Clara Campoamor

Clara Campoamor Rodríguez (12 February 1888 – 30 April 1972) was a Spanish politician, lawyer and writer, considered by some the mother of the Spanish feminist movement. She was one of the main promoters for women's suffrage in Spain, included in the Spanish Constitution of 1931 in part owing to her advocacy.

Clara Campoamor
Clara Campoamor.png
Campoamor in 1931
Born
Clara Campoamor Rodríguez

(1888-02-12)12 February 1888
Madrid, Spain
Died30 April 1972(1972-04-30) (aged 84)
Lausanne, Switzerland
NationalitySpanish
Alma materUniversity of Madrid
Occupation
  • Politician
  • lawyer
  • writer
Years active1929 – 1972
Known for

She was elected to the Constituent Assembly in 1931, before women were allowed to vote themselves. She later lost her parliamentary seat and briefly served as a government minister, before fleeing the country during the Spanish Civil War. Campoamor died in exile in Switzerland, and was later buried at the Polloe Cemetery in San Sebastian, Spain.[1]

BiographyEdit

Clara Campoamor Rodríguez was born on 12 February 1888 in Madrid, Spain to a working-class family, she began working as a seamstress at age 13, but continued to study part-time on the side, eventually seeking to pass the test that would guarantee her entry into law school.[2][3] In the interim, she worked her way up through a number of government positions, first with the Post Office in San Sebastián in 1909, then as a typing teacher back in Madrid in 1914.[3] In addition to her job as a teacher, Campoamor became involved in the Madrid political scene through a second job as a journalist at the newspaper La Tribuna, where she got in touch with influential feminine figures of the time, such as Carmen de Burgos and Eva Nelken. These acquaintances led Clara Campoamor to join and collaborate with various feminist associations. [4] and to write political commentary [3]

After successfully passing the law school entrance exam and entering the University of Madrid School of Law, Campoamor continued to work multiple jobs; as a teacher, as a secretary for the newspaper, as a typist for the government and as a French translator. After she earned her degree in 1924, aged 36, and entered legal practice, Campoamor began participating in debate and intellectual societies in Madrid.[2] Indeed, she was the second woman to ever incorporate the Madrid Bar Association, the first one to defend a case before the Spanish High Court, and one of the first to represent Spain in the League of Nations. Her private practice specialized in issues affecting women, including paternity cases and martial law. She would champion these issues in the professional organizations she became a member of, and the International Federation of Women Lawyers – an organization that she helped found in 1928.[3] Campoamor successfully advocated in 1927 for improvements to the child labor laws and electoral law changes. When it became legal for women to run for the Constituent Assembly that would write a new constitution in 1931, she stood for a seat and was elected despite her inability to vote in the election.[2]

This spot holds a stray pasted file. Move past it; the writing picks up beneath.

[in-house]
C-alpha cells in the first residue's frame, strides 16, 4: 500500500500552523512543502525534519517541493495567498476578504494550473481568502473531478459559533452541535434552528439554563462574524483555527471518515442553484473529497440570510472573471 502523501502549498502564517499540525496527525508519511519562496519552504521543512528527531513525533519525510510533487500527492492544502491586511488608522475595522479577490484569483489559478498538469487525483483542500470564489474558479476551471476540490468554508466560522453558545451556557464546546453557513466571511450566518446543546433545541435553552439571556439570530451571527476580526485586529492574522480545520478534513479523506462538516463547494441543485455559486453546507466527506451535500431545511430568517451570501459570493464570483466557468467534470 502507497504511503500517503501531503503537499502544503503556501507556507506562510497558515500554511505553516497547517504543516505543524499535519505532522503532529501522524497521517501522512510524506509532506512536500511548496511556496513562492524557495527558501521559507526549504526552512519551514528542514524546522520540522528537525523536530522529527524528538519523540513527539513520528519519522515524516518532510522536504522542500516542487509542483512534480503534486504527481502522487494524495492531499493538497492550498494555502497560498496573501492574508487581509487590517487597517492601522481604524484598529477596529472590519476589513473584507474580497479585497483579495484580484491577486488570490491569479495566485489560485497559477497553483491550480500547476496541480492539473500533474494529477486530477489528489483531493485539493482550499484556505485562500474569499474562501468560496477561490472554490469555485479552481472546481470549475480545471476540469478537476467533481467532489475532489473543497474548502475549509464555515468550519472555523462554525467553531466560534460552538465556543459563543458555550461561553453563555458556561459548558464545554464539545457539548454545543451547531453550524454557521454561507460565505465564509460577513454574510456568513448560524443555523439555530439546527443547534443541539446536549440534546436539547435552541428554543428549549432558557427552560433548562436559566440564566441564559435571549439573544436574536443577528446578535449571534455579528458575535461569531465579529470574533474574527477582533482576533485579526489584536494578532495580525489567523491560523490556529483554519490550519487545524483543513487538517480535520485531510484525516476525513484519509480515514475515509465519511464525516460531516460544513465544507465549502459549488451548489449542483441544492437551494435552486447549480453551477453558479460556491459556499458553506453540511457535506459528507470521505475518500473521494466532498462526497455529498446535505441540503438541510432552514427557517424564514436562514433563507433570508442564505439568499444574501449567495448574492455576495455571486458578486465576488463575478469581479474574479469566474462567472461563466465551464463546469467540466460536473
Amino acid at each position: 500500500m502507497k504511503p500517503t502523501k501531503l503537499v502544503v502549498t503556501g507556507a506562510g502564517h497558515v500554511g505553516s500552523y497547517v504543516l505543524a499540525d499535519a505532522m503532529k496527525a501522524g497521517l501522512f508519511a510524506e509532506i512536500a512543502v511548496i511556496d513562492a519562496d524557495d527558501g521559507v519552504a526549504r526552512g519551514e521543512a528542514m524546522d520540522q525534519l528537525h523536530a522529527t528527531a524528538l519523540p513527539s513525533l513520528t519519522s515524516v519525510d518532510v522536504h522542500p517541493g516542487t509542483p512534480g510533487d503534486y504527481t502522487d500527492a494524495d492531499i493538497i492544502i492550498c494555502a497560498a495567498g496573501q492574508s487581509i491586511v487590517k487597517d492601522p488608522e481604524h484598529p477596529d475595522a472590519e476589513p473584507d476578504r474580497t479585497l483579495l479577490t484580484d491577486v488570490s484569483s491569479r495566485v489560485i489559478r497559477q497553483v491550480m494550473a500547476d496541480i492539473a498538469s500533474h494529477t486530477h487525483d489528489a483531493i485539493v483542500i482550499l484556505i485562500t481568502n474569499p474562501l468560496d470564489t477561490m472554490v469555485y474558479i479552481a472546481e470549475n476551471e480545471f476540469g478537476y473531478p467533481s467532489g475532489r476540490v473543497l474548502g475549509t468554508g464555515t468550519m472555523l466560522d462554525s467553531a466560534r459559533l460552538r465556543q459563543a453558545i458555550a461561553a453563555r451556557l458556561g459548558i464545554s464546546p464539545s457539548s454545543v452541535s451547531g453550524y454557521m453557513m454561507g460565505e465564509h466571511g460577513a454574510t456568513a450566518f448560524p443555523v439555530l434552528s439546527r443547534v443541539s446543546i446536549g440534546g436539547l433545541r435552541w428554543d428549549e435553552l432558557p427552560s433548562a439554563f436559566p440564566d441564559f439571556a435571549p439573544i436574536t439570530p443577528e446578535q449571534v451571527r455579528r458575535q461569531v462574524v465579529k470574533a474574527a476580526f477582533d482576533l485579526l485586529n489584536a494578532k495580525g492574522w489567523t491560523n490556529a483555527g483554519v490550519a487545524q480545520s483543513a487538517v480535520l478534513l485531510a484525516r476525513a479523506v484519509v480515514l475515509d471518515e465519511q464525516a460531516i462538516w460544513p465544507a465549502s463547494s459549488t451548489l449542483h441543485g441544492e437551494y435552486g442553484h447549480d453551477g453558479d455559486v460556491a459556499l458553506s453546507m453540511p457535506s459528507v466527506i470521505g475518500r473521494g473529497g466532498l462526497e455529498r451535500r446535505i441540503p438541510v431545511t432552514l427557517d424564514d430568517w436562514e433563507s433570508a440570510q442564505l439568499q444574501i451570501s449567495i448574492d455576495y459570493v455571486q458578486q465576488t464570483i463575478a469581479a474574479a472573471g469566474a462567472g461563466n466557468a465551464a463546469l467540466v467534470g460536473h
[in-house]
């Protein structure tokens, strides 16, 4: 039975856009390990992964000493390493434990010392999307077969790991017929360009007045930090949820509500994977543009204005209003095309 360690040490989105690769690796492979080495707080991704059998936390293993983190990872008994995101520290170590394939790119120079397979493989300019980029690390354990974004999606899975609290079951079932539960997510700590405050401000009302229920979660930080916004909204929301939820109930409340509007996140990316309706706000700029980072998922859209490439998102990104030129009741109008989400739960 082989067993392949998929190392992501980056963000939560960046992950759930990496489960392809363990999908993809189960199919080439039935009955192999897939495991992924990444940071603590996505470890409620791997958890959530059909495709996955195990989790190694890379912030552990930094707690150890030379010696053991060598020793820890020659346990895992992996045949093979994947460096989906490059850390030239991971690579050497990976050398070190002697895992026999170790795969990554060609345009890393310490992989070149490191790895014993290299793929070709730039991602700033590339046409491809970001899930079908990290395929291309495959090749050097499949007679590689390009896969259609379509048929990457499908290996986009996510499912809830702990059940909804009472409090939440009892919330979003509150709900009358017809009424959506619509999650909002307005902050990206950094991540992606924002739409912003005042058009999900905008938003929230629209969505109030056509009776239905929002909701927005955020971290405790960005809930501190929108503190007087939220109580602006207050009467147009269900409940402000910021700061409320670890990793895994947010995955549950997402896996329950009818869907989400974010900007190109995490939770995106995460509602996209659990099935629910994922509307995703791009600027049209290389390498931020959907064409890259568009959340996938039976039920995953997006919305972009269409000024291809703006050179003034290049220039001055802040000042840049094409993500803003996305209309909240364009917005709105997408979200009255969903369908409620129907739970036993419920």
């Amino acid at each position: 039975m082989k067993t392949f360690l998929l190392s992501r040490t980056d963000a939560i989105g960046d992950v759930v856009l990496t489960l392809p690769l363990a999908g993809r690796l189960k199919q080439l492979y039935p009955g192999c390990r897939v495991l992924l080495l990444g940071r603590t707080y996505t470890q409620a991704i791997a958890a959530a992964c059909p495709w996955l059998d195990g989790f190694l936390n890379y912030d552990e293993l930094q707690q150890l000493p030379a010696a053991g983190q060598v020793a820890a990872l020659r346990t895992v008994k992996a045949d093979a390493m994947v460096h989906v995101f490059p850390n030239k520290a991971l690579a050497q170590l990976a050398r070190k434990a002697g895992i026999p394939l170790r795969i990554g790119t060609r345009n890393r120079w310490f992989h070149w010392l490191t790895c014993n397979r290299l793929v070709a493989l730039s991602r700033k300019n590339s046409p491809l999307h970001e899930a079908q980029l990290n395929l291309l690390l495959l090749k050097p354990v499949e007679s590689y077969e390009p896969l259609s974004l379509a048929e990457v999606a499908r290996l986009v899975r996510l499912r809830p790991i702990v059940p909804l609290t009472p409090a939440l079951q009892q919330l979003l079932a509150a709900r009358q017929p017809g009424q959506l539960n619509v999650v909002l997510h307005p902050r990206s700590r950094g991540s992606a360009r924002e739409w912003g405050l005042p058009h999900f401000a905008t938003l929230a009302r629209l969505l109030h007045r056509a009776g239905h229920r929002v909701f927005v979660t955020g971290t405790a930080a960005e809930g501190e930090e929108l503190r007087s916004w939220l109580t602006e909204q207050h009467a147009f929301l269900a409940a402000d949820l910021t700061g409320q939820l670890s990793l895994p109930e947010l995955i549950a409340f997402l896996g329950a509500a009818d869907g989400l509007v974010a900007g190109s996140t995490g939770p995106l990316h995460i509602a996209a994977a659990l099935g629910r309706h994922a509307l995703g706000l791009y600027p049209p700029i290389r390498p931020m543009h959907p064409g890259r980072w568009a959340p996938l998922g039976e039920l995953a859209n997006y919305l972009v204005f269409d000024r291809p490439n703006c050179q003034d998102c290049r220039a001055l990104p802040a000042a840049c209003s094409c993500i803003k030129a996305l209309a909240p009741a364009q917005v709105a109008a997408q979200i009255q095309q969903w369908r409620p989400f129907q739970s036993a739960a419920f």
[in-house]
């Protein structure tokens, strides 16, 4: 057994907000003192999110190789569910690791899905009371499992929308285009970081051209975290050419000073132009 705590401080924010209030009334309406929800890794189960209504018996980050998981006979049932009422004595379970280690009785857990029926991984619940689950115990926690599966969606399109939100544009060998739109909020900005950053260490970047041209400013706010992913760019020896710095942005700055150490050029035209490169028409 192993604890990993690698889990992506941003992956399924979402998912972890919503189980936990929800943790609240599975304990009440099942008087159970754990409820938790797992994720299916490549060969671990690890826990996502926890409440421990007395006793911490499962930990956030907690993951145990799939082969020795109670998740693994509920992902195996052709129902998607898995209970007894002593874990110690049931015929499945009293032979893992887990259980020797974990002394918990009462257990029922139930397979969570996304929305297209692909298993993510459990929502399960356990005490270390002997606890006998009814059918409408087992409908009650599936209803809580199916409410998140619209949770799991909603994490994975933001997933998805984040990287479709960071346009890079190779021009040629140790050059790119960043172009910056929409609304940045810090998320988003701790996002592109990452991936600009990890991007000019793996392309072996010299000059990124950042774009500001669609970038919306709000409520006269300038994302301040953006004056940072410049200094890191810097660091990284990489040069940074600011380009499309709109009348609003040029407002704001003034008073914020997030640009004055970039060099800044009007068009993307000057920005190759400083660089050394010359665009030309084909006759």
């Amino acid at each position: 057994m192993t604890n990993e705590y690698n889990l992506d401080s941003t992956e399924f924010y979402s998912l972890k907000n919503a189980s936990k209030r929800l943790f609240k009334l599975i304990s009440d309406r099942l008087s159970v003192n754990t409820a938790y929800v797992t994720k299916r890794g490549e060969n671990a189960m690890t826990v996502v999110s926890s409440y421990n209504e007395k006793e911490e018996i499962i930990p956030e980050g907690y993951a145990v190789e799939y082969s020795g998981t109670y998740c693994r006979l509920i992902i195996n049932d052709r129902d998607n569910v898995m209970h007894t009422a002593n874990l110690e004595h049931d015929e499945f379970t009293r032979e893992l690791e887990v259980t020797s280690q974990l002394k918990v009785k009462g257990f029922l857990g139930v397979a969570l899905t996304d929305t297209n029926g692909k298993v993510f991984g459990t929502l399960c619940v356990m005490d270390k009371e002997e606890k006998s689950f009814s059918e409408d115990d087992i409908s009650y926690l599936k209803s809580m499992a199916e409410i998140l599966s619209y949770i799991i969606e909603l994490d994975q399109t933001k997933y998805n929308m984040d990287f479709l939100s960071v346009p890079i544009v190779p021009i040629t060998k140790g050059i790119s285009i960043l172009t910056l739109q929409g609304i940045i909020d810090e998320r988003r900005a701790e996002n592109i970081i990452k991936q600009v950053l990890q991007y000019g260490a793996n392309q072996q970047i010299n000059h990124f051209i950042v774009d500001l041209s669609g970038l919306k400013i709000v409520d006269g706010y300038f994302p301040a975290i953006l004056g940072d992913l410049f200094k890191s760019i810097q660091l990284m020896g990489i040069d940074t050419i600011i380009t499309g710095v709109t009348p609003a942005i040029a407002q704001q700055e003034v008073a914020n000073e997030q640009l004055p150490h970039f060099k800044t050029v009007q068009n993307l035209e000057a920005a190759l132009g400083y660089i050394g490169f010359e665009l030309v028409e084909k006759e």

On October of the same year, and using her position in the constituent assembly, she became the first woman to address it, in a memorable speech warning the male members of the assembly that their continued exclusion of women from voting was a violation of natural law: “To all deputies: I am a citizen before I am a woman. And I reckon it would be a tremendous political mistake not to allow women to exercise this right, women that look up to and trust you; women that, similarly to the French Revolution, will undoubtedly be a new power to our laws, and you only have to open their way”. Campoamor affirmed that a Republic could not be built without half the citizenship of the country and thus, women needed to be given the right to vote.

Her advocacy for women's rights was opposed not only by political conservatives and conservative Roman Catholics but by men on the left and one of only two other women in the assembly, Victoria Kent, who believed women would be influenced by Catholic priests.[2] When her own party decided to oppose women's suffrage, she left the party and continued to advocate for suffrage as an independent member of the assembly. She maintained an independent affiliation amid a strong party system at the time, with the support of women's activists throughout Spain she was able to secure equal legal status for women in the new constitution.[3] Throughout her political career, Campoamor insisted that her main role was to be a spokesperson for women, and women's issues remained her primary concern. Indeed, Campoamor participated and promoted the abolition of prostitution. It started as a debate in Congress in 1932, and the legislation got approved in 1935. Her reasons to impulse it were the potential for human trafficking and exploitation of the activity, and the circumstances some of the women were subjected to. She also used the Comission for the Protection of Women and Against Human Trafficking of the League of Nations, urging the Spanish Congress to abolish prostitution in line with its European neighbours.